UK recruit Wallace almost too good to be true
Coach Ken Cribb worried what to say when college recruiters asked him about Trevin Wallace.
Cribb didn’t have anything to hide. He just worried coaches would believe Wallace was “too good to be true” if he was honest.
“If coaches could order a player off a computer checklist he would have all you wanted. He is tall at 6-2. Weighs 225 or 230, and is yet still crazy fast. Actually unbelievably fast. He’s been timed at 22 miles per hour,” Cribb said. “He won the state weightlifting championship (his final power clean was 335 pounds) . In track, he can high jump, long jump, sprint. He can do it all. In football, he can play either side of the ball.”
Wallace also broke his school’s long jump record held by former Georgia wide receiver Lindsay Scott by 8 ¾ inches with a leap of 23-4 ¼.
“Trevin is very, very special,” Cribb said. “I always told coaches I was reluctant to even say about him being a Boy Scout because he has such high character. Usually if you say that coaches will think you mean is a great kid but not a great athlete. But he’s well dressed, well spoken, great character.
Wallace played linebacker for Cribb at Wayne County (Ga.) High School and signed in December to play his college football at Kentucky.
Wallace hurt his ankle his junior year and missed most of the season, one reason he was unknown to many going into his senior season. He had just moved to defense his junior year — “He was amazing on offense but our defense was struggling and needed help,” Cribb said.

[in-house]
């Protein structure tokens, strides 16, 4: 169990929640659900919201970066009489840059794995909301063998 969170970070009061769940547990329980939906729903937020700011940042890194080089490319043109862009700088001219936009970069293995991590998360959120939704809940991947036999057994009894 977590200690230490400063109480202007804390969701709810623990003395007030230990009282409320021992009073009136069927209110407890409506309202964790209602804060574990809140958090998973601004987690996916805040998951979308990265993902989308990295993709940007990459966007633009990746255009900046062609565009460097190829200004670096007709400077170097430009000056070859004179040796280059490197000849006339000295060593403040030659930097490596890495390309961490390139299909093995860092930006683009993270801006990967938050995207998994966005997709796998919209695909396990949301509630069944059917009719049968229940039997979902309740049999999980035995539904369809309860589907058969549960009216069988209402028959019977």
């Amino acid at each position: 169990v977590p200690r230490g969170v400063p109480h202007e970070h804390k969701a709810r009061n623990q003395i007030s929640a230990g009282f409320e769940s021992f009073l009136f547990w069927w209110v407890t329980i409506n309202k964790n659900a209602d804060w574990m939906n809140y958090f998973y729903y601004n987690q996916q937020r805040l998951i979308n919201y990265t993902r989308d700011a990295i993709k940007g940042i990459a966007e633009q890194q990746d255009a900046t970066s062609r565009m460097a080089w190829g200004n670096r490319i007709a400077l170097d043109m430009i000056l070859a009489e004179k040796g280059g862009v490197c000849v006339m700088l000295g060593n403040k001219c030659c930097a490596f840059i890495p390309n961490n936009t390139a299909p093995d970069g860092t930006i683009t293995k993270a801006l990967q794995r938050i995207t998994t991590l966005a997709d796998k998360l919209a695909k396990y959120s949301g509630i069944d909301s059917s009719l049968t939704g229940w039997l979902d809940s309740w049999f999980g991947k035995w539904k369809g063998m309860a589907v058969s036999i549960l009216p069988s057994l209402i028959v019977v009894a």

Wallace was a star on Wayne’s freshman team but was not a “superstar.” He played on the varsity team as a sophomore and his coach started seeing “signs of brilliance” from him.
“He caught a ball before half of one game. He just went up as high as he could, got the ball and walked into the end zone,” Cribb said. “He had not gone from adolescent to adult then. He is definitely an adult right now and finally flipped that switch to greatness.”
Cribb said Wallace’s final high school game was the best game he’s seen a player have in his 33 years of coaching in South Carolina and Georgia. He was forced into duty at quarterback and ran for 384 yards against the No. 1 seed in the playoffs.
“We were down 27-25 and he scores to win the game but the officials took about five minutes to decide he fumbled before he got into the end zone,” Cribb said. “But that game he played every snap at linebacker, returned all kickoffs and punts and played quarterback out of the night. It was incredible.”
Cribb didn’t want to take Wallace off his offense but the coach “sacrificed” and the move paid off.
“He made an immediate impact. Our defense got really good with him,” Cribb said. “We had him at safety and he would be on the edge and shut down the whole side of the field. I still can’t tell you where his best place to play is but I think he really enjoys linebacker.
“A lot of college coaches were really impressed with how quick he adjusted to the ins and outs of playing linebacker. His IQ is really high. He’s just a great student. He reads keys and gets there because he is so fast.”
Cribb said Wallace works out daily and also still finds time to work at the local McDonald’s where his mother is the manager. His father coaches rec league football.
“He’s just a good kid, a hard worker,” Cribb said. “He’s always smiling, never complaining. He’s just a happy go lucky kid that everyone likes unless you have to play against him.”
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